Janice Harper distinguishes bulling from Mobbing in her Huffington Post article.
“In workplace bullying, the instigators are very often people in positions of organizational leadership. Reporting a bully in the workplace puts the worker at risk of being targeted for ever more aggression if the person they charge with bullying has authority or influence over other workers. When that happens, workers quickly mobilize to protect their own interests, align with management, and recast the reporting worker as a trouble maker who must be removed from the workplace. This latter process is termed “mobbing,” which is distinct from bullying in that it involves a group of people who become increasingly aggressive and increase in size provided they have been told by management that a worker is unwanted, that any reports about the worker are encouraged, and that any adversarial action taken against the worker is acceptable….
“People behave very differently in groups than they do as individuals….
“The process of mobbing and the nature of group aggression has been poorly explored and rarely discussed in the anti-bullying literature, and the paucity of information on mobbing in comparison to that of bullying is striking.”
There is some research which supports Janice Harper’s view.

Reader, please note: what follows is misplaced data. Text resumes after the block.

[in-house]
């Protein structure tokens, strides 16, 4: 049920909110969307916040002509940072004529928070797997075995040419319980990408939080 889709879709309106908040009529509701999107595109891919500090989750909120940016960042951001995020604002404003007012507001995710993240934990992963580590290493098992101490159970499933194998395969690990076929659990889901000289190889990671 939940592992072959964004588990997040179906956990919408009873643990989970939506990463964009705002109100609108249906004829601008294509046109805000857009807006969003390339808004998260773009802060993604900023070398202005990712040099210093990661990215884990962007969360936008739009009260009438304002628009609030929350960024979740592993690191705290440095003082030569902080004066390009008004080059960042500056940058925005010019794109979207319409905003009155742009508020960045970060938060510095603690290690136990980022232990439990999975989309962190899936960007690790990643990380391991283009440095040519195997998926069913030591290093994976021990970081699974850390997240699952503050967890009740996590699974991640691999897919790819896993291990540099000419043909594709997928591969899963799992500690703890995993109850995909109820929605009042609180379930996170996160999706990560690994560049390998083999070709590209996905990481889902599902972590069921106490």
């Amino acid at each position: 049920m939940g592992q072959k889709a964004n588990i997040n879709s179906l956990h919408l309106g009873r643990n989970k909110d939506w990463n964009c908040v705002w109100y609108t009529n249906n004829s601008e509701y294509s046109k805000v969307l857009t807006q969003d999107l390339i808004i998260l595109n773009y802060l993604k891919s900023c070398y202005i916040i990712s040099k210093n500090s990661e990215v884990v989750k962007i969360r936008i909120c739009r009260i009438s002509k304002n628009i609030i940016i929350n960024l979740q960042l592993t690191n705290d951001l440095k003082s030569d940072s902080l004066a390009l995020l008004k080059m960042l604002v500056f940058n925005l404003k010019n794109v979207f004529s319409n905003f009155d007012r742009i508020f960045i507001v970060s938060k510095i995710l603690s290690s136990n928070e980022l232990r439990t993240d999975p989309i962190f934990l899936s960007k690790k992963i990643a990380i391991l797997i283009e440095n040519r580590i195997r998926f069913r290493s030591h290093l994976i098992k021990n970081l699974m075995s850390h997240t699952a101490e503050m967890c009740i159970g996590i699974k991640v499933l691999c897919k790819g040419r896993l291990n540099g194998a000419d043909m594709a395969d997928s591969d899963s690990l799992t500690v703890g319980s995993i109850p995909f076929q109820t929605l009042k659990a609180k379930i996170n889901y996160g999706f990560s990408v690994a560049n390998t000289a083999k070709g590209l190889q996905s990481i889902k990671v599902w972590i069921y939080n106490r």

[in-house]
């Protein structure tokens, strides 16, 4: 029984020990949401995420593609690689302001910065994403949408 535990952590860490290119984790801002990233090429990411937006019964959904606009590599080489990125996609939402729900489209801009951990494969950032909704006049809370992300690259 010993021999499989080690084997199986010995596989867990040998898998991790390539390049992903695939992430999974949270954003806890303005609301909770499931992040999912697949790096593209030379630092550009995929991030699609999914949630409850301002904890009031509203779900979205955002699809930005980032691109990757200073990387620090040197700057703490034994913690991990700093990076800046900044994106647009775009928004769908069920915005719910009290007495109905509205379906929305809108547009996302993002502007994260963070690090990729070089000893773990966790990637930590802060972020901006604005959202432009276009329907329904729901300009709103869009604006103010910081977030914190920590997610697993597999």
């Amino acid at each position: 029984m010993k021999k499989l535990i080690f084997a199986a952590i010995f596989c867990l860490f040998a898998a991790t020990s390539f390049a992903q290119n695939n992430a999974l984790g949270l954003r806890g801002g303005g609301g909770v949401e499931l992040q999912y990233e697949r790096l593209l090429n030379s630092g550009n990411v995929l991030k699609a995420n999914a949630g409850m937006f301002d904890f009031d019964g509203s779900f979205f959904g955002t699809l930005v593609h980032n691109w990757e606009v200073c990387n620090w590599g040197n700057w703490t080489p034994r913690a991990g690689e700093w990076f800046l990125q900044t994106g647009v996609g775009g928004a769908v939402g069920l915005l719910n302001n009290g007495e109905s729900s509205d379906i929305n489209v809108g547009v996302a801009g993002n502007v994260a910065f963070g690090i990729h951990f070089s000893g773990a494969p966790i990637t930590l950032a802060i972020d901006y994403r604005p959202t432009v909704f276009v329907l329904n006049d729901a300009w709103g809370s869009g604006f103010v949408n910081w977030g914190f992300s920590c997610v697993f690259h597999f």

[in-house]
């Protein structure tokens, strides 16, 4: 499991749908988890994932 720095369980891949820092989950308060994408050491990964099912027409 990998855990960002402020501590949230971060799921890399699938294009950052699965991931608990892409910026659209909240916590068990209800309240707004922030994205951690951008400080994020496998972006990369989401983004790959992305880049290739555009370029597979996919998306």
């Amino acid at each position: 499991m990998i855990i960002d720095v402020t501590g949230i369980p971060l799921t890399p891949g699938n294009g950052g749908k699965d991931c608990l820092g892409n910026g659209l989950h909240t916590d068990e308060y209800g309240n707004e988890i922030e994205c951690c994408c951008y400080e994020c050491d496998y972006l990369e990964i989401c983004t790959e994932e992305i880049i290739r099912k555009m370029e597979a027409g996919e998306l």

The Milgram experiments on obedience to authority showed that most people can be encouraged to commit immoral acts if they are sanctioned by those in authority.
And Zimbardo performed an experiment in which one grouped ‘mobbed’ another group of volunteers to such a degree that the experiment had to be stopped in just 6 days because the behavior had become so psychologically violent. It is interesting that Dr Zimbardo did recognize the behavior as violent but not recognize the behavior as ‘mobbing’.
read more of the Janice Harper article here:
Disgraced doctor William Tarnow Mordi was allowed to quietly stand down from treating babies in the Centre for Newborn Care, the Neonatal Intensive care Unit, at Westmead Hospital after whistleblower Dr Michael Cole alerted authorities to Tarnow Mordi’s lack of competence and an external investigation found that he should not be allowed to treat babies.
But despite this scandal Tarnow Mordi, a University of Sydney Professor, was allowed to remain as Director of the unit and to manage research on the babies he was not allowed to treat. He was promoted to Director of neonatal trials at the National Health and Medical Research Council’s clinical trials unit.
The Human Research Ethics Committee at Westmead Hospital ignored complaints that Tarnow Mordi continued to experiment on babies after his clinical privileges were removed in July 2009. Dr Cole and another doctor wrote to the Human Research Ethics Committee’s Chairman, Professor Stephen Leeder, expressing concerns. The doctor’s concerns were ignored.
The same concerns remain unanswered. Are the parents who agree to experiments being performed on their babies fully informed about the professional status of Tarnow Mordi who has no clinical privileges and is not allowed to treat babies? Or are parents misled, believing that their babies are under the competent care of a University of Sydney professor and Director of the NHMRC neonatal trials unit?